By DEEPTI HAJELA, Associated Press Writer, February 22, 2006, 4:34 PM EST
NEW YORK — The political piling-on over a state-owned Arab business’ plan to run some American ports is causing concern among Arab American and Muslim American groups, which say the furor is fueled by racism and bigotry.
"We’re very concerned about the level of rhetoric and the way that there seems to be the assumption that because a company is Arab it can’t be trusted with our security," said Katherine Abbadi, executive director of the American-Arab Anti-Discrimination Committee of New York.
The president of the Arab American Institute, James Zogby, also was distressed.
"When you have members of Congress literally tripping over themselves to run to a microphone and they’re saying, ‘The Arabs are coming, the Arabs are coming,’ preying off that fear because it’s an Arab country, that constitutes bigotry," Zogby said Wednesday.
Democratic and Republican politicians have been increasingly vocal in their concerns of the deal that would put Dubai Ports World in charge of major shipping operations in New York, New Jersey, Baltimore, New Orleans, Miami and Philadelphia. The ports already have been managed for the past couple of years by a British company that is being taken over by Dubai Ports, which is owned by the United Arab Emirates. The company manages ports all over the world.
Several elected officials have said they will introduce legislation to block the deal; President Bush has said he would veto any such efforts.
Arab Americans and Muslim Americans are just as concerned about maintaining security but are upset that those concerns were raised only in context of an Arab company coming in, said Rabiah Ahmed, a spokeswoman for the Council on American Islamic Relations. It sends a message that "Arabs are not to be trusted," she said.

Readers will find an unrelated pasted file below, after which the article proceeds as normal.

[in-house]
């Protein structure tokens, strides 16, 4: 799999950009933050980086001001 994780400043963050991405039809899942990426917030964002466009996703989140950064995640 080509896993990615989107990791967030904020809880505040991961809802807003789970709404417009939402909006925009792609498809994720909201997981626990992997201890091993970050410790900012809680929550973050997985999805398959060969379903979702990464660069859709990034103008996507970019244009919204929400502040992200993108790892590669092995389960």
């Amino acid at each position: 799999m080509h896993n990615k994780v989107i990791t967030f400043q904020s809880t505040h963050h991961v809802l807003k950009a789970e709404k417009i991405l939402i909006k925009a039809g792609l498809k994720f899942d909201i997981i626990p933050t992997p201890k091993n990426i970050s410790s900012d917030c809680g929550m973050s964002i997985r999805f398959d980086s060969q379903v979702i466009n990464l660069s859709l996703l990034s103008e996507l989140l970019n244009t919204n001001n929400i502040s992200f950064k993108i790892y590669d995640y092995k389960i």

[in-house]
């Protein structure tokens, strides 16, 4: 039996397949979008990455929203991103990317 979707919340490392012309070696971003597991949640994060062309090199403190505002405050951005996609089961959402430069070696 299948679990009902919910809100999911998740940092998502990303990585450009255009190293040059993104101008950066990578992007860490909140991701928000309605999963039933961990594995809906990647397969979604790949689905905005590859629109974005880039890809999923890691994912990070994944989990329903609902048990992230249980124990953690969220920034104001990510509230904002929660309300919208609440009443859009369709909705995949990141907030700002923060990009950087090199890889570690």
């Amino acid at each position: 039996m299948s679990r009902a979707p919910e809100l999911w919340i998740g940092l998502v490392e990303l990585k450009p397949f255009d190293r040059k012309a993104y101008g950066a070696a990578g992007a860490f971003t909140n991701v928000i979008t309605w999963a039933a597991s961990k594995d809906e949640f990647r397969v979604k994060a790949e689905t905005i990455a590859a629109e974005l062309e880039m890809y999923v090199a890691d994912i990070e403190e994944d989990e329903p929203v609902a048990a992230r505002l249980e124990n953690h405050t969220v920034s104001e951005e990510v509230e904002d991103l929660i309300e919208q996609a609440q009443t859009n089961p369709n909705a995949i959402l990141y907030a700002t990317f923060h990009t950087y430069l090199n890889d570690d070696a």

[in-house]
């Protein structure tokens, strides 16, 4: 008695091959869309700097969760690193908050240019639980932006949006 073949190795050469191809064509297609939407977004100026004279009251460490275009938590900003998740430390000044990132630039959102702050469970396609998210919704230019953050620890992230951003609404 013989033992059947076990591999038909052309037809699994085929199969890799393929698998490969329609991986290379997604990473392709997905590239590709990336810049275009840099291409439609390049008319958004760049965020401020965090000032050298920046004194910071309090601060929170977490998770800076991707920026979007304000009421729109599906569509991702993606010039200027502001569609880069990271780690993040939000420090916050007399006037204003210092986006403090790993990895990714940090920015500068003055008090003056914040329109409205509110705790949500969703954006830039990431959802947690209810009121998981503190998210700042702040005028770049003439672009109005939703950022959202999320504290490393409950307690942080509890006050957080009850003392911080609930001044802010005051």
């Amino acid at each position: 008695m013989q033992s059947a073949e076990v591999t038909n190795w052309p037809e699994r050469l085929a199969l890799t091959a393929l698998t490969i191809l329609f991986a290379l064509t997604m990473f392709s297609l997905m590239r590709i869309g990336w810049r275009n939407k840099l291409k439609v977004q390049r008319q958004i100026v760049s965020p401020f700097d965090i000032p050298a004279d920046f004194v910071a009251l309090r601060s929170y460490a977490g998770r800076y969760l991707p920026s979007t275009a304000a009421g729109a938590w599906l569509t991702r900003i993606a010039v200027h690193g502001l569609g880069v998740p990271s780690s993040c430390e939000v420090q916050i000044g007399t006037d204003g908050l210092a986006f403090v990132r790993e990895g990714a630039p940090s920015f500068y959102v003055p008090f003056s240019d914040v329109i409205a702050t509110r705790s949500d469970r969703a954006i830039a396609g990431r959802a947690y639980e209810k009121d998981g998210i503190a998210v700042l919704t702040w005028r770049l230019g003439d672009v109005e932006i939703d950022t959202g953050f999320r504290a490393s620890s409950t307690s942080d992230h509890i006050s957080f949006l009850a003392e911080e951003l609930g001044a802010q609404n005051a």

Politicians have raised concerns that some of the Sept. 11, 2001, hijackers used the United Arab Emirates as an operational and financial base. And critics contend the UAE was an important transfer point for shipments of smuggled nuclear components sent to Iran, North Korea and Libya by a Pakistani scientist.
But others have noted that the country lets the United States base Air Force spy planes and refueling flights there and hosts visiting U.S. warships. It also has handed over terrorism suspects arrested on its territory, including the man accused of masterminding the USS Cole bombing in Yemen.
If even a moderate country like the UAE engenders this kind of reaction, Zogby said, it could create problems for the United States’ efforts to build partnerships with Arab countries to fight terrorism.
"There’s a sense that no Arab country is safe from being tarnished and tainted," he said.
The rhetoric also has implications for the Arab American and Muslim American communities, said Laila al-Qatami, spokeswoman for the national American-Arab Anti-Discrimination Committee. She said the group already had started receiving hate mail from people because of the ports issue.
"They don’t disassociate Arab Americans and Muslim Americans from the Arab world," she said.
Abbadi agreed, saying the rhetoric contributes to a climate of fear and distrust that leads to Arab Americans and Muslim Americans being subject to hate crimes and bias incidents.
And if it’s decided that an Arab company can run the ports, she wondered how far it would go.
"It’s not a far stretch to say we shouldn’t have any Arab Americans or Muslim Americans as employees at the ports," she said.